Ulysses' Last Voyage Poem by Dante Alighieri

Ulysses' Last Voyage

Rating: 3.1

I launched her with my small remaining band
and, putting out to sea, we set the main
on that lone ship and said farewell to land.

Far to starboard rose the coast of Spain,
astern was Sardi, Islas at our bow,
and soon we saw Morocco port abeam.

Though I and comrades now were old and slow,
we hauled till nightfall for the narrow sound
where Hercules had shown what not to do,

by setting marks for men to stay behind.
At dawn the starboard lookout made Seville,
and at the straits stood Ceuta t'other hand.

'Brothers,' I shouted, 'who have had the will
to come through danger, and have reached the west!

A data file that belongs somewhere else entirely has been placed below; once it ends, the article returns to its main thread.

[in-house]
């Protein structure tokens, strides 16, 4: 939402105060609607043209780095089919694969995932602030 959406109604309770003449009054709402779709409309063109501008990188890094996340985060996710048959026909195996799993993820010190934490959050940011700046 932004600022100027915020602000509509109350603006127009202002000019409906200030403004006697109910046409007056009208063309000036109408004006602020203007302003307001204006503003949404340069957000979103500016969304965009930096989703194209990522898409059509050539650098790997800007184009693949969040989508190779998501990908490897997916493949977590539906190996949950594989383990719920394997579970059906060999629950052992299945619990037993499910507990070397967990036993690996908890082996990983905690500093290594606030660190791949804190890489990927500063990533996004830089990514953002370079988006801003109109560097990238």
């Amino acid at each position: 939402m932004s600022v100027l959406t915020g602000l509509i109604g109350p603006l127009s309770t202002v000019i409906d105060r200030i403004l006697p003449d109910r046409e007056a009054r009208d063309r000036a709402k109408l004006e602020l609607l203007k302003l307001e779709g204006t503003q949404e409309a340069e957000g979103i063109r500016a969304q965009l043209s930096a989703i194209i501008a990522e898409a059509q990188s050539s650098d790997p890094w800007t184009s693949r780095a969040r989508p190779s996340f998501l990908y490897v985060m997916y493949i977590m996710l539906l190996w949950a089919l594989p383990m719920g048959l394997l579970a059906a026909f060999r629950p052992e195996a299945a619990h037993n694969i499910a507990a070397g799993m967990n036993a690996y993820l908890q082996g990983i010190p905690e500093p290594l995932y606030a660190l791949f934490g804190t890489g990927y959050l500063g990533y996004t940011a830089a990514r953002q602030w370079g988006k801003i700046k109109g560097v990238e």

our time awake is brief from now until

the senses die, and so I say we test
the sun's own motion and do not forego
the worlds beyond, unknown and peopleless.

Think of the roots from which you sprang, and show
that you are human: not unconscious brutes
but made to follow virtue and to know.'

Dr Dillip K Swain 07 June 2022

Every redear must read the last stanza of this poem.

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Manonton Dalan 09 January 2016

sailors having fun from horizon to horizon

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Ratnakar Mandlik 09 January 2016

Superb soliloquy in the form of a meaningful poem. Thanks for sharing.

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Dante Alighieri

Dante Alighieri

Florence / Italy
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